Washington, D.C. - Newsday, a New York City-based newspaper, recently ran a series of articles that portray the volunteer fire service on Long Island in a negative light. The articles claim that volunteer departments there have an overabundance of resources and spend taxpayer dollars frivolously. The Firemen's Association of the State of New York (FASNY) is responding vigorously to these charges. The National Volunteer Fire Council (NVFC) has been in contact with FASNY and will continue to monitor this situation.
In light of the recent articles, the NVFC would like to clarify that the description of the volunteer fire service in Newsday does not reflect the state of the volunteer fire service nationally. According to a study conducted by the Public Safety and Environmental Protection Institute at St. Joseph's University, it would cost American taxpayers $37.2 billion more annually if all volunteer firefighters nationwide were replaced with career staffing. Most of this cost savings comes in smaller, rural communities that don't have a large enough tax base to support a career department.
The reality is that very few volunteer fire departments receive adequate funding from government sources. According to A Needs Assessment of the U.S. Fire Service, a 2002 study by the US Fire Administration and the National Fire Protection Association, a majority of mostly- and all-volunteer fire departments have to raise private funds beyond what they are provided in tax dollars in order to function. Between 10 and 20 percent of the revenue for mostly- and all-volunteer departments comes from fundraising. In addition, fire departments serving smaller communities, which tend to be mostly- or all-volunteer, are overwhelmingly less likely to have the costs of apparatus replacement covered by their normal budget.
One item mentioned in the Newsday articles that is not in question is that the volunteer fire service faces serious challenges in retaining and recruiting members. The inherent danger involved in fighting fires has always been a major difficulty to overcome in recruiting new members. Each year, approximately 60 volunteer firefighters lose their lives in the line of duty.
Over the past few decades, retention and recruitment has become increasingly difficult because of population mobility, strict training requirements, distant employment, and two-income and single parent households. Since 1983, the number of volunteer firefighters in America has declined from more than 880,000 to around 800,000 today.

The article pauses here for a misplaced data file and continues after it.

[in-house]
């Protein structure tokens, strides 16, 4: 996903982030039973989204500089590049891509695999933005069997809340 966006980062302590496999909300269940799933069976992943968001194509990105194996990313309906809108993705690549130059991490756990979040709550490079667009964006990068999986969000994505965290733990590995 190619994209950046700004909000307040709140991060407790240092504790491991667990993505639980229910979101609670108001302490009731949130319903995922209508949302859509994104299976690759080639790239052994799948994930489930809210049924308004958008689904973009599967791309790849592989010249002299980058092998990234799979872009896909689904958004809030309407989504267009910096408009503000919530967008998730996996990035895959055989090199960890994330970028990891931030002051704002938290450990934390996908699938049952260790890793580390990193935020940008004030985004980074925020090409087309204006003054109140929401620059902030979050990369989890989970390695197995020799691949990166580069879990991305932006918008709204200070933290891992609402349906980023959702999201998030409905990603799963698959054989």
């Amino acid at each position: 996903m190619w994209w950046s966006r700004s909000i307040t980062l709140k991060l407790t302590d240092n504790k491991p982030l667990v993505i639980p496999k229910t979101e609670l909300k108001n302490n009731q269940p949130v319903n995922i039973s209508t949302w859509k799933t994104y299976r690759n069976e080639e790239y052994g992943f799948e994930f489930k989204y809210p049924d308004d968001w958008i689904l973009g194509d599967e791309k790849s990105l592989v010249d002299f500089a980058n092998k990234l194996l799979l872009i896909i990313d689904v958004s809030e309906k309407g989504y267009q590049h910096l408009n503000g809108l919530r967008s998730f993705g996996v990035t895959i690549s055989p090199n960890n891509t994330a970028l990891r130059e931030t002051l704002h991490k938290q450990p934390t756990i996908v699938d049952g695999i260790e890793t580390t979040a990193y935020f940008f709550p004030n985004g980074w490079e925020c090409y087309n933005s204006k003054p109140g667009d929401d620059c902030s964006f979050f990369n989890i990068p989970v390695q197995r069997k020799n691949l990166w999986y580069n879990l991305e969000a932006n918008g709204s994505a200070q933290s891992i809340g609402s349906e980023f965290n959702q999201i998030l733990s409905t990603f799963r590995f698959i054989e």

The NVFC supports several pieces of legislation that would aid retention and recruitment by making membership in the volunteer fire service more attractive. The Supporting Emergency Responders Volunteer Efforts Act* would provide a $1,000 annual tax credit for active members of volunteer fire and EMS organizations. The Volunteer Responder Incentive Protection Act** would prevent the Internal Revenue Service from taxing the nominal compensation awarded to local volunteer firefighters and emergency medical responders for service to their communities. No one becomes a volunteer firefighter for financial gain, but measures like these raise morale by showing volunteers that they are appreciated. A little help in the pocketbook may also allow a family to forgo taking on an extra job to make ends meet, which can play a huge role in determining whether or not someone has enough time to volunteer.
Another issue that can determine whether someone chooses to volunteer is how their services are utilized. Some volunteer firefighters quit because they are tired of fundraising and performing other non-operational duties. Many people aren't interested in fighting fires but would be willing to perform other tasks for their local fire departments if given the opportunity.
The NVFC has partnered with the Department of Homeland Security through the Fire Corps program to help connect willing volunteers to fire departments. Fire Corps is a locally-driven federal program that provides fire & EMS departments with resources to create, improve, and market programs that retain and recruit volunteers for non-operational support roles providing a benefit to both the department and the community. It serves as a gateway to information for and about fire department programs and meets a citizen's desire to serve as well as a department's need for support. The NVFC has had a lead role in the creation and implementation of the program since inception in 2004 along with Fire Corps partners the International Association of Fire Chiefs and the International Association of Fire Fighters.
The volunteer fire service is a positive force in communities all across the country. Volunteer firefighters dedicate their time and risk their lives to keep their families and neighbors safe. As a nation, we should honor their efforts by helping the volunteer fire service meet and overcome the numerous challenges that it faces.
* The Supporting Emergency Responders Volunteer Efforts Act was introduced as H.R. 934 by Representative Maurice Hinchey (D-NY) and as S. 265 by Senator Charles Schumer (D-NY).
** The Volunteer Responder Incentive Protection Act was introduced as H.R. 1405 by Representative John Larson (D-CT) and as S. 1906 by Senator Christopher Dodd (D-CT).